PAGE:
Death of a Thousand Cuts: young people and trauma
— Amanda Robins
When we hear the word trauma we often think of a terrible life-threatening event – a car accident, natural disaster or an act of violence which changes us forever. But psychological trauma needn’t be caused by a single event – it can be – and often is – the result of a cumulative process of traumatic interactions in childhood which can permanently change the brain and leave young people with a vulnerability to mental illness. As trauma theorist Bessel van der Kolk puts it:
“Chronic trauma interferes with neurobiological development and the capacity to integrate sensory, emotional and cognitive information into a cohesive whole. Developmental trauma sets the stage for unfocused responses to subsequent stress leading to dramatic increases in the use of medical, correctional, social and mental health services.”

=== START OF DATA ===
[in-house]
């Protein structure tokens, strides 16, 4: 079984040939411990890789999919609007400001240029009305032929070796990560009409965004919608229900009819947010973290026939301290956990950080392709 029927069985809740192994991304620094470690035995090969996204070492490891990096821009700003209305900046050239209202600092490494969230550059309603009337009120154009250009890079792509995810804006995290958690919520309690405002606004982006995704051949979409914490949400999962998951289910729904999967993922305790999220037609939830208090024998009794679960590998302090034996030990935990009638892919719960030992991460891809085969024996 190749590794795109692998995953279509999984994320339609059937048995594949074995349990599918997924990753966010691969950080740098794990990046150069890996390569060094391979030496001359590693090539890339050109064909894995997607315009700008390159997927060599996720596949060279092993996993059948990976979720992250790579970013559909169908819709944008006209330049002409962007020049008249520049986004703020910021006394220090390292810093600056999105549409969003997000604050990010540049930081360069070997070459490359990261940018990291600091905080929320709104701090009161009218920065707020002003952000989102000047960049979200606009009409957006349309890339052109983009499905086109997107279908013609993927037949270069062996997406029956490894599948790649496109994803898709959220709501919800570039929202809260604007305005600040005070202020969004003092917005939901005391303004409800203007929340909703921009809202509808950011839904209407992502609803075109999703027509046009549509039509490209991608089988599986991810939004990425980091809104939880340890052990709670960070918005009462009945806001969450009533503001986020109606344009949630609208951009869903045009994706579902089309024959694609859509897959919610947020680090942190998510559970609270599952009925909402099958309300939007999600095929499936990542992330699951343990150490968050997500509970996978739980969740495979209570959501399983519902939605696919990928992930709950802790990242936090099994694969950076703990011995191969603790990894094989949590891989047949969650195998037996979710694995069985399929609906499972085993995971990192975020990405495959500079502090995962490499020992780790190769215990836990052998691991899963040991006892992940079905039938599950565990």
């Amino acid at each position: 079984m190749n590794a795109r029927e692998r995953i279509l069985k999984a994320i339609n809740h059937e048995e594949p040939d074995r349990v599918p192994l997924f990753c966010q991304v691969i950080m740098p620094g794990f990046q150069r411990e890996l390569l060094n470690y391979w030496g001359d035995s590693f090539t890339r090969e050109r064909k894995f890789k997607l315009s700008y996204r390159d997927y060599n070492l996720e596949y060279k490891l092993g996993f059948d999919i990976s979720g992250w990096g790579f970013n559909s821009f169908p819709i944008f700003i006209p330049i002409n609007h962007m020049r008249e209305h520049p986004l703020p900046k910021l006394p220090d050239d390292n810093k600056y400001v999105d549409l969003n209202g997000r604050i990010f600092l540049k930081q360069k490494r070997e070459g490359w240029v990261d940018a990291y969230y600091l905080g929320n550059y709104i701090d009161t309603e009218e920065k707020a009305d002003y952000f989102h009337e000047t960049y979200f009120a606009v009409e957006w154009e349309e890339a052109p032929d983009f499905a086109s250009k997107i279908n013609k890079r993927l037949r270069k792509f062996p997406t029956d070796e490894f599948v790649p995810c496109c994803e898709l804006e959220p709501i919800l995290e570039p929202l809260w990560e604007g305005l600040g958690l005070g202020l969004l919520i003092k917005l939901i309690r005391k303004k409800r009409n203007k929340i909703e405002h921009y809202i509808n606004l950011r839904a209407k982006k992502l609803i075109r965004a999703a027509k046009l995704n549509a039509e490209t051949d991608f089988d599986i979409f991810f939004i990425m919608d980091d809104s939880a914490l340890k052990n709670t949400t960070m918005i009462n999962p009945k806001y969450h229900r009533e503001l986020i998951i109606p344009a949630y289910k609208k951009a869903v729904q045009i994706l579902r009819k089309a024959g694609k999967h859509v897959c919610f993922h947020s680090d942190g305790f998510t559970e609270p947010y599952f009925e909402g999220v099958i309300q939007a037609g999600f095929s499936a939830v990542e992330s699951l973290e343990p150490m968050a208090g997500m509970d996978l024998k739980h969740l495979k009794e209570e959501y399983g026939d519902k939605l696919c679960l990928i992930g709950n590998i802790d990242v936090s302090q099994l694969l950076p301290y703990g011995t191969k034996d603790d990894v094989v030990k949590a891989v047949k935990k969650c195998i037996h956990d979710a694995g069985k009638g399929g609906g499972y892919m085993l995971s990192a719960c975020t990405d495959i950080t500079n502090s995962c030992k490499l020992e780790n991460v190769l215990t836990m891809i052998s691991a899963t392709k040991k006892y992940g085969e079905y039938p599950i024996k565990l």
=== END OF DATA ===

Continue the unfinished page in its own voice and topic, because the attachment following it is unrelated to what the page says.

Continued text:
Trauma such as this (complex developmental trauma) occurs during particularly sensitive periods in a child’s development – usually from birth to 3 years. This is the period during which important regulatory functions are developed and brain structures, pathways and connections are formed or “turned off.” The important experience-dependent development which occurs at this early stage allows us to adapt to our social environment, helping us learn to regulate ourselves and recognise our own and others’ emotions. Although the brain does remain plastic into adulthood, certain functions and pathways set in motion during this early period are difficult to change and can influence our ability to handle stress and manage our emotions across the lifespan.
So what happens when something goes wrong? (Click below for the full article)